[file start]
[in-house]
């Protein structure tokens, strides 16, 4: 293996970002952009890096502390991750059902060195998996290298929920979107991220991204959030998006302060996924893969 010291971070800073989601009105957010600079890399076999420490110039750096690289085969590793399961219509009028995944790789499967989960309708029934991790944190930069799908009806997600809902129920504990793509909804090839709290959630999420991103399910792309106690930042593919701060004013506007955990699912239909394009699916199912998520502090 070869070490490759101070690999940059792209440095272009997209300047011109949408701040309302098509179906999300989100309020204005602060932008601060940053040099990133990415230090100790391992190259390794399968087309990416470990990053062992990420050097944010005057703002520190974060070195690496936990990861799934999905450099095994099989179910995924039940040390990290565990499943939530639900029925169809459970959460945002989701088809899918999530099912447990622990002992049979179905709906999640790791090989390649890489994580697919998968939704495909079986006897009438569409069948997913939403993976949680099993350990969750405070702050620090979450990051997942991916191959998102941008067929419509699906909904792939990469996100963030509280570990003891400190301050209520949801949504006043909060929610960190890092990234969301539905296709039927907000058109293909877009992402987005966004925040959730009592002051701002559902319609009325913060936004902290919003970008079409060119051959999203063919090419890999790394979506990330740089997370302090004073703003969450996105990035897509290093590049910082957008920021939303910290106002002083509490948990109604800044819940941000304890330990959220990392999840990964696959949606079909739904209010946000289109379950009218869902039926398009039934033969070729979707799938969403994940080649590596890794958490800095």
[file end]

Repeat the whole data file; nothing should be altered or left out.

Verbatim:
[in-house]
């Protein structure tokens, strides 16, 4: 293996970002952009890096502390991750059902060195998996290298929920979107991220991204959030998006302060996924893969 010291971070800073989601009105957010600079890399076999420490110039750096690289085969590793399961219509009028995944790789499967989960309708029934991790944190930069799908009806997600809902129920504990793509909804090839709290959630999420991103399910792309106690930042593919701060004013506007955990699912239909394009699916199912998520502090 070869070490490759101070690999940059792209440095272009997209300047011109949408701040309302098509179906999300989100309020204005602060932008601060940053040099990133990415230090100790391992190259390794399968087309990416470990990053062992990420050097944010005057703002520190974060070195690496936990990861799934999905450099095994099989179910995924039940040390990290565990499943939530639900029925169809459970959460945002989701088809899918999530099912447990622990002992049979179905709906999640790791090989390649890489994580697919998968939704495909079986006897009438569409069948997913939403993976949680099993350990969750405070702050620090979450990051997942991916191959998102941008067929419509699906909904792939990469996100963030509280570990003891400190301050209520949801949504006043909060929610960190890092990234969301539905296709039927907000058109293909877009992402987005966004925040959730009592002051701002559902319609009325913060936004902290919003970008079409060119051959999203063919090419890999790394979506990330740089997370302090004073703003969450996105990035897509290093590049910082957008920021939303910290106002002083509490948990109604800044819940941000304890330990959220990392999840990964696959949606079909739904209010946000289109379950009218869902039926398009039934033969070729979707799938969403994940080649590596890794958490800095």